Migration Magic ✨, Handling Not-Null Constraints in Production with Ruby on Rails

Written on Apr 05, 2023

Discover How to Handle Migrations in Production with Confidence, Grace, and a Dash of Humour

We've all been there-happily adding new tables and columns to our applications in the development environment. And when things go wrong, we drop the table and start fresh, no harm, no foul 😎. But what happens when we encounter issues in the production stage? That's when the challenge begins. In this post, we'll tackle a tricky migration scenario involving not-null constraints and share practical tips to avoid losing data in production. So buckle up, and let's dive in! πŸš€

😌 Development Stage Bliss

While i'm working on validateok.click application I needed to add a new column category to an existing table ideas. Here's an example migration:

class AddCategoryToIdeas < ActiveRecord::Migration[7.1]   
    def change     
        add_reference :ideas, 
                      default: 'Tools', 
                      null: false, 
                      foreign_key: true, 
                      type: :uuid   

In the development environment, running this migration is a breeze, and everything works as expected. But what about production? 😰

😬 Production Stage Hurdles

In production, dropping a database isn't an option unless we're willing to lose everything - and nobody wants that! 😱 Using the same migration steps as we did in development above πŸ‘†πŸΌ can lead to errors, like this one:

ActiveRecord::NotNullViolation: PG::NotNullViolation: ERROR: column "category_id" of relation "ideas" contains null values

The error occurs because the existing records in the ideas table don't have a category_id value, not only that, and we've set the null: false constraint. What can we do to fix this issue? πŸ€”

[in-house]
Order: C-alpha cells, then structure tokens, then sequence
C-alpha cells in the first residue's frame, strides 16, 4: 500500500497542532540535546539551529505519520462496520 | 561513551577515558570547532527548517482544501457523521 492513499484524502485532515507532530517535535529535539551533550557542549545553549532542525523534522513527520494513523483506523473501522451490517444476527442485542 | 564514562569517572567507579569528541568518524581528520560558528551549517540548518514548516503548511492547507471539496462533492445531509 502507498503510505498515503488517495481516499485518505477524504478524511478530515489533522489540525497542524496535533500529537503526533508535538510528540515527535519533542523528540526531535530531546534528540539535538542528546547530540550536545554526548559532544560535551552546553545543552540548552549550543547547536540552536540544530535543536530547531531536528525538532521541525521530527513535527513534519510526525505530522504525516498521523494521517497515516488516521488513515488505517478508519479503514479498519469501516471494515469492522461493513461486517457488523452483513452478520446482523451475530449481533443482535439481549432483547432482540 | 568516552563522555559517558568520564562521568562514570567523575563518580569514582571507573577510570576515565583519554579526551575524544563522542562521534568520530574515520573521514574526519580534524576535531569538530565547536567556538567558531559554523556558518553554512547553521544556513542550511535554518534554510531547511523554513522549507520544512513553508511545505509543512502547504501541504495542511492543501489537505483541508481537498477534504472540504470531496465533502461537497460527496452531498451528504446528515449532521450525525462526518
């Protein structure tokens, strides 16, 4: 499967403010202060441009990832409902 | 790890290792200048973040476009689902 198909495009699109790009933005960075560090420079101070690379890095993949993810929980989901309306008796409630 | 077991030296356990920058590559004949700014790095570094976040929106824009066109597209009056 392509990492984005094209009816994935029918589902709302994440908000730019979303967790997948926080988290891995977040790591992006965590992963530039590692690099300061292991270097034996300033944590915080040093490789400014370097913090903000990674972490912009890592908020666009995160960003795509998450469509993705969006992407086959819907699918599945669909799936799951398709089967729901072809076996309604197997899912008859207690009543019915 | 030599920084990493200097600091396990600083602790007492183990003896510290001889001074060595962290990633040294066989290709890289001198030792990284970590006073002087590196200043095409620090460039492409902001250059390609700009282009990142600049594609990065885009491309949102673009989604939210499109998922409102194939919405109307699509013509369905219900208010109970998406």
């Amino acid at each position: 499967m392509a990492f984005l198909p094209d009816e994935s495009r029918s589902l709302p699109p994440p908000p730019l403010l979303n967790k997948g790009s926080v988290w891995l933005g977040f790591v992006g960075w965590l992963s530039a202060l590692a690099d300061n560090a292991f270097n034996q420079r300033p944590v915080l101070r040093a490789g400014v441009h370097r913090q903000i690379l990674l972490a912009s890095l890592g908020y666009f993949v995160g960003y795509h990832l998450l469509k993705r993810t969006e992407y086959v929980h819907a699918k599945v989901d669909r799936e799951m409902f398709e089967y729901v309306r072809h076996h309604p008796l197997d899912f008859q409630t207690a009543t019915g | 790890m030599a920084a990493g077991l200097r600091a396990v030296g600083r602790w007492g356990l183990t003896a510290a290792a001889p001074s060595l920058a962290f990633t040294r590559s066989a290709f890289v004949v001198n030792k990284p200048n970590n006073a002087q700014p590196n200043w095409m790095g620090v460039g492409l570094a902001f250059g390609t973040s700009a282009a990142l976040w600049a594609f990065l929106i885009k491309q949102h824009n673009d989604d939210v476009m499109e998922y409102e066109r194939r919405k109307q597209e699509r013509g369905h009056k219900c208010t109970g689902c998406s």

πŸͺ„ The Solution

No worries! We have the perfect solution for youπŸ’‘. Let's walk through the steps needed to handle this migration gracefully in production.

Step 1: Remove the default value and split the migration into two parts

First, remove the default value 'Tools' from the migration, as it should be a UUID, not a string. This is my mistake because I didn't pay attention that I'm using UUID. Am I the only oneπŸ€¦β€β™‚οΈ Then, split the migration into two steps:

  1. Add the category_id column without the null: false constraint and backfill the existing ideas with a default category.
  2. Finally, add the null: false constraint.

Here's the updated migration file:

class AddCategoryToIdeas < ActiveRecord::Migration[7.1]
  def up
    add_reference :ideas, :category, foreign_key: true, type: :uuid #1

    default_category = Category.find_or_create_by!(name: 'Tools')
    Idea.update_all(category_id: default_category.id)

    change_column_null :ideas, :category_id, false #2

  def down
    remove_reference :ideas, :category

Step 2: Understand the purpose of each step

  1. Add the category_id column without the null: false constraint. This allows us to update the existing records without violating the non-null constraint.
  2. Find or create a default category named 'Tools' and set its ID as the default category_id for all existing ideas. This ensures that all existing ideas have a valid category_id value.
  3. Add the null: false constraint to the category_id column. Now that all existing ideas have been updated with a default category_id, we can safely enforce the non-null constraint.
  4. And now you can confidently run rails db:migrate

πŸ—ž Wrapping Up

And there you have it, folks! Thanks to these steps, we've gracefully handled a potentially tricky migration in the production environment without losing any data πŸŽ‰. By splitting the migration into two parts, updating the existing records, and then enforcing the non-null constraint, we've made our application more robust and reliable.

Remember, as Rails developers, it's essential to think about the impact of our db migrations in both development and production environments. With a bit of vision and a few well-placed emojis 😜, we can overcome these challenges and continue building fantastic applications.

As always, Happy Coding, and until next time! πŸš€

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